Now let us break down this statement that is full of vague generalities and contradictions. He speaks of “more innovative ideas,” “new trends,” “global competitiveness,” “generation of more ideas,” the need for more talents and minds, among others. These are all abstractions, but I have not yet heard his concretized economic model/system to achieve these goals. What is clear is that the psyco-epistemology of his politics is that these floating abstractions can only be achieved through government controls, intervention, and regulations. Yes, like his political opponents, Mr. Teodoro seeks to double the size of the government under his proposed leadership program. He speaks of an ultra mixed economy with a higher degree of government intervention, controls and regulations.

Gibo’s nanny or mommy state proposal

What did he learn from Gloria?

What did he learn from Gloria?

Mr. Teodoro admits the fact that we need to lower our national debt. Perhaps he is aware that his number one endorser in Malacanang, President Arroyo, doubled the combined debt borrowed by her three predecessors, former presidents Joseph Estrada, Cory Aquino, and Ferdinand Marcos. From 2001 to 2008, the total borrowings of our Economics graduate president, who is a big fan of John Maynard Keynes, ballooned to 923.8 billion pesos, more than double the P358.03 billion incurred by the past 3 presidents.[4]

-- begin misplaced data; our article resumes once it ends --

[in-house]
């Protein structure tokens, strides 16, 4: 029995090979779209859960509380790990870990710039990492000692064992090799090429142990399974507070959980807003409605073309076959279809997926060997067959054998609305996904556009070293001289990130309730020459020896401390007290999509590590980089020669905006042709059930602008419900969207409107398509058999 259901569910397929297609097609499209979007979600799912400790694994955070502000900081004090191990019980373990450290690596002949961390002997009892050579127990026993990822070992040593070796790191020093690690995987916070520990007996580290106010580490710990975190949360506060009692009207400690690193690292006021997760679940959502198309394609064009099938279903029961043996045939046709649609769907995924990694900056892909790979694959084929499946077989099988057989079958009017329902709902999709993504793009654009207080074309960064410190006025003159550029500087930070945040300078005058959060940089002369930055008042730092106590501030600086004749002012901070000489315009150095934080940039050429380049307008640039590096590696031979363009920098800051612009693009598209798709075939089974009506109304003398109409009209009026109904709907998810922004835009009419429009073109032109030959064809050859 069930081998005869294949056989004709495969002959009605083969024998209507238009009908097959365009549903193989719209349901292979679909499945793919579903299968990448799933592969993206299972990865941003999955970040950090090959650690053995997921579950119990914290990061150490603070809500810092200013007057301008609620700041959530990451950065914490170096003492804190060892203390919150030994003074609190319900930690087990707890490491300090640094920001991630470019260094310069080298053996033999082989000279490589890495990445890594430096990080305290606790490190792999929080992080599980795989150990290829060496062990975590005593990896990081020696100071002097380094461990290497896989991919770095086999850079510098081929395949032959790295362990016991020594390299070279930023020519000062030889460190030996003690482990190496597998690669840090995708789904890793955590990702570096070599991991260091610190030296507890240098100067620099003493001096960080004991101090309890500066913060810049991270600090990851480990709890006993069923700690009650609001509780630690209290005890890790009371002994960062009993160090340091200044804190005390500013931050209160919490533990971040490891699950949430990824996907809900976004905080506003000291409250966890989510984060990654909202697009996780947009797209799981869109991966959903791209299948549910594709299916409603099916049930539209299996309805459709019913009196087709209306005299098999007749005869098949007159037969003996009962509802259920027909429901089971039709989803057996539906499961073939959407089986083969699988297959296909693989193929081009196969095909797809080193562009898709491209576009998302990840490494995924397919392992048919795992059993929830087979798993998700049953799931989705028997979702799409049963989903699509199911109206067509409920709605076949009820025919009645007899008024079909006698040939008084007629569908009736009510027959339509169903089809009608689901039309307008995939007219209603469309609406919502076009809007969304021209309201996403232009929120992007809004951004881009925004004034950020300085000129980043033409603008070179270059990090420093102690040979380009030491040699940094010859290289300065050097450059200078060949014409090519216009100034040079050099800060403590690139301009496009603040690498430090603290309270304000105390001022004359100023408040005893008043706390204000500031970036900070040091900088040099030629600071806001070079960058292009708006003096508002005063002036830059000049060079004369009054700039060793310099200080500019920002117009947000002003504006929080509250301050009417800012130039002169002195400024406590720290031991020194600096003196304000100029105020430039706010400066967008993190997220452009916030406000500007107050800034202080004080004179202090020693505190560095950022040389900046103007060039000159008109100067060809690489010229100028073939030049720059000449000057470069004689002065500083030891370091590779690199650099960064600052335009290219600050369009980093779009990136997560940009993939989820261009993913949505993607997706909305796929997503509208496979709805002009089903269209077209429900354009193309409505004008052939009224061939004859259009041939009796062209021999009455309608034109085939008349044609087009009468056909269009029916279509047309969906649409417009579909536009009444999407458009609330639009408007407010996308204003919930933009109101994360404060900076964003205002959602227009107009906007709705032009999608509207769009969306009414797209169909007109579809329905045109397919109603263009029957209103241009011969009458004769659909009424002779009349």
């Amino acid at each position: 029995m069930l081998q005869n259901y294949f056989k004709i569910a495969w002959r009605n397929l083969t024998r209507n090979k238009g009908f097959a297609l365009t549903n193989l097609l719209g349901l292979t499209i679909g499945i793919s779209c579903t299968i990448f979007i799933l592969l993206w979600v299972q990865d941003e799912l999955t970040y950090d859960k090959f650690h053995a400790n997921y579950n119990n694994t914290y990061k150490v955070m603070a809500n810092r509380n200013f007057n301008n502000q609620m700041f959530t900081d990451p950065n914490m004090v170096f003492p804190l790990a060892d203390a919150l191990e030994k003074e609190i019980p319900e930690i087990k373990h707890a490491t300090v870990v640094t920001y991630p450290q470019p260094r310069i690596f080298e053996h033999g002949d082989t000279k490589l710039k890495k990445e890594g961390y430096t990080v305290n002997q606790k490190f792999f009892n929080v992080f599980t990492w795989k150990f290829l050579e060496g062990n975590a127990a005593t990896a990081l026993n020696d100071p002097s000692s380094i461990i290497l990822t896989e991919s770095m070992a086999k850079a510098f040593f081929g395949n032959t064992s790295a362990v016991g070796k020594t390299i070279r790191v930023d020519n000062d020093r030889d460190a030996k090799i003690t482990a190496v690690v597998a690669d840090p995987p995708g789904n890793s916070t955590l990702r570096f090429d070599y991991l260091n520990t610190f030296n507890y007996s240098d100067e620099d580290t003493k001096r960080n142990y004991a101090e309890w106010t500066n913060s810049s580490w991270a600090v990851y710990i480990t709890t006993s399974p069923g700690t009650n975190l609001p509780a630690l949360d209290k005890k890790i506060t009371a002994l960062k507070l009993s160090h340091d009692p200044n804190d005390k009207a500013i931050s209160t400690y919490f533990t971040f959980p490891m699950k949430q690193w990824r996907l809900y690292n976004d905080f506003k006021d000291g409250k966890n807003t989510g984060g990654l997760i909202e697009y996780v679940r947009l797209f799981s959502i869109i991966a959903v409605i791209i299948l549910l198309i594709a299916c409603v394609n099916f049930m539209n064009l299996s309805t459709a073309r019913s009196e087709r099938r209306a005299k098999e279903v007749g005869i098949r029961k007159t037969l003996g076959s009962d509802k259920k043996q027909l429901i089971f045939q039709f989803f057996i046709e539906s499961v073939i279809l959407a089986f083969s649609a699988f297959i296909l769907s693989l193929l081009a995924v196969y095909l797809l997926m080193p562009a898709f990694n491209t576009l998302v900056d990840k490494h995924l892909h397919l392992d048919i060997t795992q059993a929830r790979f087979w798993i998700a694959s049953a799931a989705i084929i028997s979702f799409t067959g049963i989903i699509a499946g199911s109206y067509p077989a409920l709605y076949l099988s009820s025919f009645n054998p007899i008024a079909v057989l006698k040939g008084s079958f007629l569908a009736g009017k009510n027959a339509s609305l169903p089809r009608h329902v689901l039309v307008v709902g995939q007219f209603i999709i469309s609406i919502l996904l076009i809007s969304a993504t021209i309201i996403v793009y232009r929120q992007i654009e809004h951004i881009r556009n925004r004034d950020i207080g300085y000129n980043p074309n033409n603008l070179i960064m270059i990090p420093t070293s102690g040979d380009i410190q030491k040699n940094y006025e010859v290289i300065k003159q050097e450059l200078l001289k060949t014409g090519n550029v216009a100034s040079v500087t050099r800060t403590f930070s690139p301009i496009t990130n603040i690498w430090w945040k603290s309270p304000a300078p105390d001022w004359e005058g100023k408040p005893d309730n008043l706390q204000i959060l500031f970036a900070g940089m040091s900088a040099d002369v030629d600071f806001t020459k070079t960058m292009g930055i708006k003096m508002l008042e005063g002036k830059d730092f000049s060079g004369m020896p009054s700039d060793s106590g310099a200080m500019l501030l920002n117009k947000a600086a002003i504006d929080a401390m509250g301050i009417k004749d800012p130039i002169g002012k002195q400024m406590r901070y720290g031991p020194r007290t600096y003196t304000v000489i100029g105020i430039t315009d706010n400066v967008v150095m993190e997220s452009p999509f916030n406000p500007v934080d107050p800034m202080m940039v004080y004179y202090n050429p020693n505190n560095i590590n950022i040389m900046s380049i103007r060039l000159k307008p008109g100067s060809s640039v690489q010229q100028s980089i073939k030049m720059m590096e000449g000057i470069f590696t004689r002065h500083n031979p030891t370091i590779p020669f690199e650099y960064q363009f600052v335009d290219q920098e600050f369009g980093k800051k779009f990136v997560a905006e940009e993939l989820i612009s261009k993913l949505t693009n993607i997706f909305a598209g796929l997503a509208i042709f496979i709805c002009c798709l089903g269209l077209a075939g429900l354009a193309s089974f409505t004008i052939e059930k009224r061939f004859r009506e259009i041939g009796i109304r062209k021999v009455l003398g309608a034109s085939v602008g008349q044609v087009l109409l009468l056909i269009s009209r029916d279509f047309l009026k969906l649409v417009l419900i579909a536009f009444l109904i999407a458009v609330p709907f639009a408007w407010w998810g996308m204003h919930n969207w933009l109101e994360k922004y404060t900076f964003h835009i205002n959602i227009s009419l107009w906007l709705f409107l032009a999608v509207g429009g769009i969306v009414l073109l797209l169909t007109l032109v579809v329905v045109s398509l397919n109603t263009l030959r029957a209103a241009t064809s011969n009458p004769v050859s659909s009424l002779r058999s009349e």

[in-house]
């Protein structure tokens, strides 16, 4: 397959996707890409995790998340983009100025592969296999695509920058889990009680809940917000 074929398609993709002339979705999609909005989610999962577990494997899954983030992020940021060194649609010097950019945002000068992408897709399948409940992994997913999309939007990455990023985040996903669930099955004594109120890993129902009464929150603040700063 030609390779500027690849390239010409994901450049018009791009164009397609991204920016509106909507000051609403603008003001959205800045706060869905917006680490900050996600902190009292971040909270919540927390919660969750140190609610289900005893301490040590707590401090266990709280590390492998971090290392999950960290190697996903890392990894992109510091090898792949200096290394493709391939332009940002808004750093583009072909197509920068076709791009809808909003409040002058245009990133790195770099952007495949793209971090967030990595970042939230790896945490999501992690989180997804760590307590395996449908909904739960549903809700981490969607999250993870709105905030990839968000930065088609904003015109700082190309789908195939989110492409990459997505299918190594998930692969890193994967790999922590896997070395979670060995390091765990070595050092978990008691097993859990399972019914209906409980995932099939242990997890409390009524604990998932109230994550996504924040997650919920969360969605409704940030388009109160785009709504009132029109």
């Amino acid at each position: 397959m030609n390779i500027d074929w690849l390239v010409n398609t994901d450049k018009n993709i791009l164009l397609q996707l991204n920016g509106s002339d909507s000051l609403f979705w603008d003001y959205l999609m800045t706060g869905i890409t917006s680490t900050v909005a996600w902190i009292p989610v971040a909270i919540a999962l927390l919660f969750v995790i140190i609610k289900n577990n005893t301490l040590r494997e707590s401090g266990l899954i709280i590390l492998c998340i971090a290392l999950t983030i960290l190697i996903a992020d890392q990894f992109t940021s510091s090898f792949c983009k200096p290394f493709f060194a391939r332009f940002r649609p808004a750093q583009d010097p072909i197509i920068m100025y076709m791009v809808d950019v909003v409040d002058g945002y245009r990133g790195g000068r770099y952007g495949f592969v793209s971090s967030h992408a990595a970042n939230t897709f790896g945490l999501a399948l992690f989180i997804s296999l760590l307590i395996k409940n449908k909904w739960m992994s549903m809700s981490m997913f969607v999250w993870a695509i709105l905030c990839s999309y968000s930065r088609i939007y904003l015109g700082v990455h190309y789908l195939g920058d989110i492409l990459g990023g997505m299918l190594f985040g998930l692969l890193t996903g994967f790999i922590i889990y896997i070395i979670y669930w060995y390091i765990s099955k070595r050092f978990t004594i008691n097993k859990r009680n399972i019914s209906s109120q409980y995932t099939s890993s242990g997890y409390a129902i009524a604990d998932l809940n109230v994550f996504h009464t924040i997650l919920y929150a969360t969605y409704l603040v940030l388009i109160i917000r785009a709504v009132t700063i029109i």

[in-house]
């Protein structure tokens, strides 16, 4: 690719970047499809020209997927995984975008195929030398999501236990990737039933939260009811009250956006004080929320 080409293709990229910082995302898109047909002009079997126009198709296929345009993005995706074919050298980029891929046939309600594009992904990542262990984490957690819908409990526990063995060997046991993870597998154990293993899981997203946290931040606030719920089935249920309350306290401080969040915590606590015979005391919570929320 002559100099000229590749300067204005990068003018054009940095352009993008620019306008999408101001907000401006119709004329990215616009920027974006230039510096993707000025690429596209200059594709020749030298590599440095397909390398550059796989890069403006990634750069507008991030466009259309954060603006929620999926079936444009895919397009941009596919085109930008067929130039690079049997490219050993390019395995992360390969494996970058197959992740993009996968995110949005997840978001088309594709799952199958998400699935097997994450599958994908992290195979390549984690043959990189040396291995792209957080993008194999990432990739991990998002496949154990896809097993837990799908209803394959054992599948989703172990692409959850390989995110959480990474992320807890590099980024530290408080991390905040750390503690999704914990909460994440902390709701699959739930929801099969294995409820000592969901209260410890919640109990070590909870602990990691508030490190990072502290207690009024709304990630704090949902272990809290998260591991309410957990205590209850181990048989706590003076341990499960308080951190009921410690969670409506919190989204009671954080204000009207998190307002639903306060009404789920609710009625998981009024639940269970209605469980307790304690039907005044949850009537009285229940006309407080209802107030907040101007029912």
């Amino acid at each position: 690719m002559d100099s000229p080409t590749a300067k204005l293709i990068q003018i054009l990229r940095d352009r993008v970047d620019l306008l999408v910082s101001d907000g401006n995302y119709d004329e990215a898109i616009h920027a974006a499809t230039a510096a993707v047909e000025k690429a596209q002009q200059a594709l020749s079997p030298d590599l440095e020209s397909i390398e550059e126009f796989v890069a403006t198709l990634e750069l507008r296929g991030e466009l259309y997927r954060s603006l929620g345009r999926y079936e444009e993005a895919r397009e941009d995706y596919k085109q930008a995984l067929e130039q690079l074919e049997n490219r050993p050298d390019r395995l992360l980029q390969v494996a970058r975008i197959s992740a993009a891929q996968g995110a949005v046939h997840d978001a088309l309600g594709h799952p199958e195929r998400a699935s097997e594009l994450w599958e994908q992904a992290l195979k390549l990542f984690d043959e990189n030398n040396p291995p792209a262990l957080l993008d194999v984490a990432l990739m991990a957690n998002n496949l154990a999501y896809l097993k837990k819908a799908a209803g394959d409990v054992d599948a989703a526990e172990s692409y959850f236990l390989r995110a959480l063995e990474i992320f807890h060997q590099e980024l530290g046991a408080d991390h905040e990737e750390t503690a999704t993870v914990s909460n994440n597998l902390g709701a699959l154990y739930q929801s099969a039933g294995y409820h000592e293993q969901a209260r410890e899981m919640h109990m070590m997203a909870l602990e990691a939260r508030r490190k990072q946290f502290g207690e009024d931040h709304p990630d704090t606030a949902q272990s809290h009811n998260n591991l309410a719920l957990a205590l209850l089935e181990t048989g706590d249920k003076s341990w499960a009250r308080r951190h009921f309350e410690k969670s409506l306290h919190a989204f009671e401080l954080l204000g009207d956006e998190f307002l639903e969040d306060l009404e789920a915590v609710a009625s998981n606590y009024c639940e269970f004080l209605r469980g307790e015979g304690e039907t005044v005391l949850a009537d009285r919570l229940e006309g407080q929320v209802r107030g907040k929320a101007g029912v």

Teodoro says that it’s better to borrow money than tax the people. “Lahat naman ng bansa may utang, at minsan mas mabuti pang utangin ito depending on financial conditions other than buwisan mo lalo ang mga tao. So, financial management yan, treasury management and financial management.”